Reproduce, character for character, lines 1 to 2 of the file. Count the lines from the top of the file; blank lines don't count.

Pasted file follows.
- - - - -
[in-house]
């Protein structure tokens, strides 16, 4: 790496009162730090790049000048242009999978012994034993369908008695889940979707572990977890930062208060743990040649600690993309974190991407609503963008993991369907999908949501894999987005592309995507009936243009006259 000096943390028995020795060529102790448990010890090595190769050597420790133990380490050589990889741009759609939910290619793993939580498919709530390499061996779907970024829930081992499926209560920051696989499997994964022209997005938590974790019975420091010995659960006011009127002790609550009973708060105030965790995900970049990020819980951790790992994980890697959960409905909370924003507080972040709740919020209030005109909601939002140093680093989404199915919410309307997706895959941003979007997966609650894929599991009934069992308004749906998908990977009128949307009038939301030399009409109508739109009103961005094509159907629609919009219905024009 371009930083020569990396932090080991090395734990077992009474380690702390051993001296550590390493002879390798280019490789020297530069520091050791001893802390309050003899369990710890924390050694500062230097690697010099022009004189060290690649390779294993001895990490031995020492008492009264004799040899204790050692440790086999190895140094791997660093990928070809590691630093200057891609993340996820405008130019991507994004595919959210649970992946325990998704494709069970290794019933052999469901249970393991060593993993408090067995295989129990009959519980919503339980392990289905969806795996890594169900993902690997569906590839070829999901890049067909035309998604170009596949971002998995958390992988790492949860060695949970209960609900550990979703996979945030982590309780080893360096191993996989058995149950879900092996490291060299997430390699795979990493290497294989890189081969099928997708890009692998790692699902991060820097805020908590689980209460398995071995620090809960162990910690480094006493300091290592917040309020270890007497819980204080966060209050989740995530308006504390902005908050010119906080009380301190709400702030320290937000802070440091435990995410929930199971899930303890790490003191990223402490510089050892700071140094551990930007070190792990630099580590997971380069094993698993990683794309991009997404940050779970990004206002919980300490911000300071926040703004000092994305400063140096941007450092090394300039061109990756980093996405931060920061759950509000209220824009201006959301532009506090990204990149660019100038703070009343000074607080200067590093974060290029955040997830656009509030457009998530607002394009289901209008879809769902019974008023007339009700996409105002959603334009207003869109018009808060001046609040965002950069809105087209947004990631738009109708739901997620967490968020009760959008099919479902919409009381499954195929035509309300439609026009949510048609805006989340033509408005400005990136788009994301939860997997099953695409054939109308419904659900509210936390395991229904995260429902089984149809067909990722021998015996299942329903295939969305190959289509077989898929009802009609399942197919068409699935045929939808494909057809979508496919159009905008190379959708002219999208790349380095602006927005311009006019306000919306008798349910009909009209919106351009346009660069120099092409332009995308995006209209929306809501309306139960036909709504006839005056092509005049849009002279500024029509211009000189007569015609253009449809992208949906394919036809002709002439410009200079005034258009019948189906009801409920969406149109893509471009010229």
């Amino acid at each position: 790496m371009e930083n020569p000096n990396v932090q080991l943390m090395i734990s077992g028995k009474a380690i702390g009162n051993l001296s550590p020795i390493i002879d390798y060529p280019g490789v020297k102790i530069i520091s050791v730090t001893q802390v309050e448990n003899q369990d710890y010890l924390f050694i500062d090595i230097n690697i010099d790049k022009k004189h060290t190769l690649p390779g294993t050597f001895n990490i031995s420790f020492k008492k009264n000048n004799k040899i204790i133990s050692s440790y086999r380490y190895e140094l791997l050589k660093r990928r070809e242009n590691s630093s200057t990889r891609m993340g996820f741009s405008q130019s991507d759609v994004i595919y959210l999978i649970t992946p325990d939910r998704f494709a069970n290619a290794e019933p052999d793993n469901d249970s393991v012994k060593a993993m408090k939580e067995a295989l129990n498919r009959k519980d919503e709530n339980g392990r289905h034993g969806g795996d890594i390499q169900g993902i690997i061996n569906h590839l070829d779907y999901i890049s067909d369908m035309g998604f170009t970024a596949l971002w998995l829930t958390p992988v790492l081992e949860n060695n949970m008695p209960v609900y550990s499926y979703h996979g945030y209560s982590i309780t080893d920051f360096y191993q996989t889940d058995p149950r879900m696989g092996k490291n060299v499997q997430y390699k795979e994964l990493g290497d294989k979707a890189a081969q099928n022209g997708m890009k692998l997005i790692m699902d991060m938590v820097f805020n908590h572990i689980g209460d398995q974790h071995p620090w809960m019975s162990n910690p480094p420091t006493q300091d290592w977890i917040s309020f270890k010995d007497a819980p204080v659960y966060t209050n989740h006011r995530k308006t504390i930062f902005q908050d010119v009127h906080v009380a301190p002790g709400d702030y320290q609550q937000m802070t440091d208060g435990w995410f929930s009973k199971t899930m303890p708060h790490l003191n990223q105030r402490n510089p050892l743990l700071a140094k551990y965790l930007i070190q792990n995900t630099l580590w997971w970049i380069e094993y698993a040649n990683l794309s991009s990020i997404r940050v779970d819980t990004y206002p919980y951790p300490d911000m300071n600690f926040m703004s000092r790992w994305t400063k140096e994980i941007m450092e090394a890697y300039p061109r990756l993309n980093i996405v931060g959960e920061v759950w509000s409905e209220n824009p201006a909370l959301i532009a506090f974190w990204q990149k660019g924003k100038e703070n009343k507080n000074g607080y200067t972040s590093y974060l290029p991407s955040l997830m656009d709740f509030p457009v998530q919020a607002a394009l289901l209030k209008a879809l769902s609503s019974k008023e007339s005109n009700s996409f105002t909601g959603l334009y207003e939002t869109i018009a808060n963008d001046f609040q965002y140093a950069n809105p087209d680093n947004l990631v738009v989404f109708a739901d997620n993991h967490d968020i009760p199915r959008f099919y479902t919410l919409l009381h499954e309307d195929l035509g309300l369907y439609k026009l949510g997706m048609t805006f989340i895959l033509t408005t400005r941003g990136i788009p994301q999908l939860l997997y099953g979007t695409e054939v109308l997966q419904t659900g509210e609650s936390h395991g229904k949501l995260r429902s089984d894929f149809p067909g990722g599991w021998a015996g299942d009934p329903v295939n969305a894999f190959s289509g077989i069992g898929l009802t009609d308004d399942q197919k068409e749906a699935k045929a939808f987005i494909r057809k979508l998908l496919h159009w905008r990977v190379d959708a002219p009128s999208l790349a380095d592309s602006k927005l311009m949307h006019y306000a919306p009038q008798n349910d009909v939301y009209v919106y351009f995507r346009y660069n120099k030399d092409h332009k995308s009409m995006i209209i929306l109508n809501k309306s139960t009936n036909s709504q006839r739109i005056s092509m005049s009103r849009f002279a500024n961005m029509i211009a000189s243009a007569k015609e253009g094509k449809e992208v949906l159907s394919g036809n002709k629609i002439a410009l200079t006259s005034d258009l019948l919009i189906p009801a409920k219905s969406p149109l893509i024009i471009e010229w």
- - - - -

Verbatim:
[in-house]
């Protein structure tokens, strides 16, 4: 790496009162730090790049000048242009999978012994034993369908008695889940979707572990977890930062208060743990040649600690993309974190991407609503963008993991369907999908949501894999987005592309995507009936243009006259 000096943390028995020795060529102790448990010890090595190769050597420790133990380490050589990889741009759609939910290619793993939580498919709530390499061996779907970024829930081992499926209560920051696989499997994964022209997005938590974790019975420091010995659960006011009127002790609550009973708060105030965790995900970049990020819980951790790992994980890697959960409905909370924003507080972040709740919020209030005109909601939002140093680093989404199915919410309307997706895959941003979007997966609650894929599991009934069992308004749906998908990977009128949307009038939301030399009409109508739109009103961005094509159907629609919009219905024009 371009930083020569990396932090080991090395734990077992009474380690702390051993001296550590390493002879390798280019490789020297530069520091050791001893802390309050003899369990710890924390050694500062230097690697010099022009004189060290690649390779294993001895990490031995020492008492009264004799040899204790050692440790086999190895140094791997660093990928070809590691630093200057891609993340996820405008130019991507994004595919959210649970992946325990998704494709069970290794019933052999469901249970393991060593993993408090067995295989129990009959519980919503339980392990289905969806795996890594169900993902690997569906590839070829999901890049067909035309998604170009596949971002998995958390992988790492949860060695949970209960609900550990979703996979945030982590309780080893360096191993996989058995149950879900092996490291060299997430390699795979990493290497294989890189081969099928997708890009692998790692699902991060820097805020908590689980209460398995071995620090809960162990910690480094006493300091290592917040309020270890007497819980204080966060209050989740995530308006504390902005908050010119906080009380301190709400702030320290937000802070440091435990995410929930199971899930303890790490003191990223402490510089050892700071140094551990930007070190792990630099580590997971380069094993698993990683794309991009997404940050779970990004206002919980300490911000300071926040703004000092994305400063140096941007450092090394300039061109990756980093996405931060920061759950509000209220824009201006959301532009506090990204990149660019100038703070009343000074607080200067590093974060290029955040997830656009509030457009998530607002394009289901209008879809769902019974008023007339009700996409105002959603334009207003869109018009808060001046609040965002950069809105087209947004990631738009109708739901997620967490968020009760959008099919479902919409009381499954195929035509309300439609026009949510048609805006989340033509408005400005990136788009994301939860997997099953695409054939109308419904659900509210936390395991229904995260429902089984149809067909990722021998015996299942329903295939969305190959289509077989898929009802009609399942197919068409699935045929939808494909057809979508496919159009905008190379959708002219999208790349380095602006927005311009006019306000919306008798349910009909009209919106351009346009660069120099092409332009995308995006209209929306809501309306139960036909709504006839005056092509005049849009002279500024029509211009000189007569015609253009449809992208949906394919036809002709002439410009200079005034258009019948189906009801409920969406149109893509471009010229």